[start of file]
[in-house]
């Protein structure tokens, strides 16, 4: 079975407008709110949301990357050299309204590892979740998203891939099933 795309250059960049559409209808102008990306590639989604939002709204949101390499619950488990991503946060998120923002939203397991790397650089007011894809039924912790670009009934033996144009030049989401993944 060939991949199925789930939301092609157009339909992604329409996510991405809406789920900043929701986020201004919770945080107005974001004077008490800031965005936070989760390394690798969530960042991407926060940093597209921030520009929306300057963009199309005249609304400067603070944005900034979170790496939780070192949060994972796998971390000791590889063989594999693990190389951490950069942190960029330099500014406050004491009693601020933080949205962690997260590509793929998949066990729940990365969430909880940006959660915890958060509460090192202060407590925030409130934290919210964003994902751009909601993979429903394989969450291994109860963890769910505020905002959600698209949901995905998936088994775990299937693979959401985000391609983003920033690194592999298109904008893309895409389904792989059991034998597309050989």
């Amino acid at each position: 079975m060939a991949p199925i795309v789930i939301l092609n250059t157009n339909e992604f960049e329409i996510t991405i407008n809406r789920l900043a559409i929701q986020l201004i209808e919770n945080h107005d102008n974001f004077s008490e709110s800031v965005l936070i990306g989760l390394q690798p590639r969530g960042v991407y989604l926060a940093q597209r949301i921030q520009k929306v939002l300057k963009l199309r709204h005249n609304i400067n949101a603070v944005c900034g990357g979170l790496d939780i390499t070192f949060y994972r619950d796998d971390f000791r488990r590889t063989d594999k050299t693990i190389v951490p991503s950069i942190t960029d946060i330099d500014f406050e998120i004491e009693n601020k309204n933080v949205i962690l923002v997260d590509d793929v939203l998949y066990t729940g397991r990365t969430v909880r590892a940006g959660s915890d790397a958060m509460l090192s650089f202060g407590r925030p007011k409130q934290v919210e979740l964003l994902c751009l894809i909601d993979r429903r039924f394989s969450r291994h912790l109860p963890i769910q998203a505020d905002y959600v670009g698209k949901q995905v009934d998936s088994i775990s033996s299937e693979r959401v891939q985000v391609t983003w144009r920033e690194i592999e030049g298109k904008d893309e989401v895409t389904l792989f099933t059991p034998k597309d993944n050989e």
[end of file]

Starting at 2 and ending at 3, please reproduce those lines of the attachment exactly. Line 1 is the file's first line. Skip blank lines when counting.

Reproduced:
């Protein structure tokens, strides 16, 4: 079975407008709110949301990357050299309204590892979740998203891939099933 795309250059960049559409209808102008990306590639989604939002709204949101390499619950488990991503946060998120923002939203397991790397650089007011894809039924912790670009009934033996144009030049989401993944 060939991949199925789930939301092609157009339909992604329409996510991405809406789920900043929701986020201004919770945080107005974001004077008490800031965005936070989760390394690798969530960042991407926060940093597209921030520009929306300057963009199309005249609304400067603070944005900034979170790496939780070192949060994972796998971390000791590889063989594999693990190389951490950069942190960029330099500014406050004491009693601020933080949205962690997260590509793929998949066990729940990365969430909880940006959660915890958060509460090192202060407590925030409130934290919210964003994902751009909601993979429903394989969450291994109860963890769910505020905002959600698209949901995905998936088994775990299937693979959401985000391609983003920033690194592999298109904008893309895409389904792989059991034998597309050989």
């Amino acid at each position: 079975m060939a991949p199925i795309v789930i939301l092609n250059t157009n339909e992604f960049e329409i996510t991405i407008n809406r789920l900043a559409i929701q986020l201004i209808e919770n945080h107005d102008n974001f004077s008490e709110s800031v965005l936070i990306g989760l390394q690798p590639r969530g960042v991407y989604l926060a940093q597209r949301i921030q520009k929306v939002l300057k963009l199309r709204h005249n609304i400067n949101a603070v944005c900034g990357g979170l790496d939780i390499t070192f949060y994972r619950d796998d971390f000791r488990r590889t063989d594999k050299t693990i190389v951490p991503s950069i942190t960029d946060i330099d500014f406050e998120i004491e009693n601020k309204n933080v949205i962690l923002v997260d590509d793929v939203l998949y066990t729940g397991r990365t969430v909880r590892a940006g959660s915890d790397a958060m509460l090192s650089f202060g407590r925030p007011k409130q934290v919210e979740l964003l994902c751009l894809i909601d993979r429903r039924f394989s969450r291994h912790l109860p963890i769910q998203a505020d905002y959600v670009g698209k949901q995905v009934d998936s088994i775990s033996s299937e693979r959401v891939q985000v391609t983003w144009r920033e690194i592999e030049g298109k904008d893309e989401v895409t389904l792989f099933t059991p034998k597309d993944n050989e």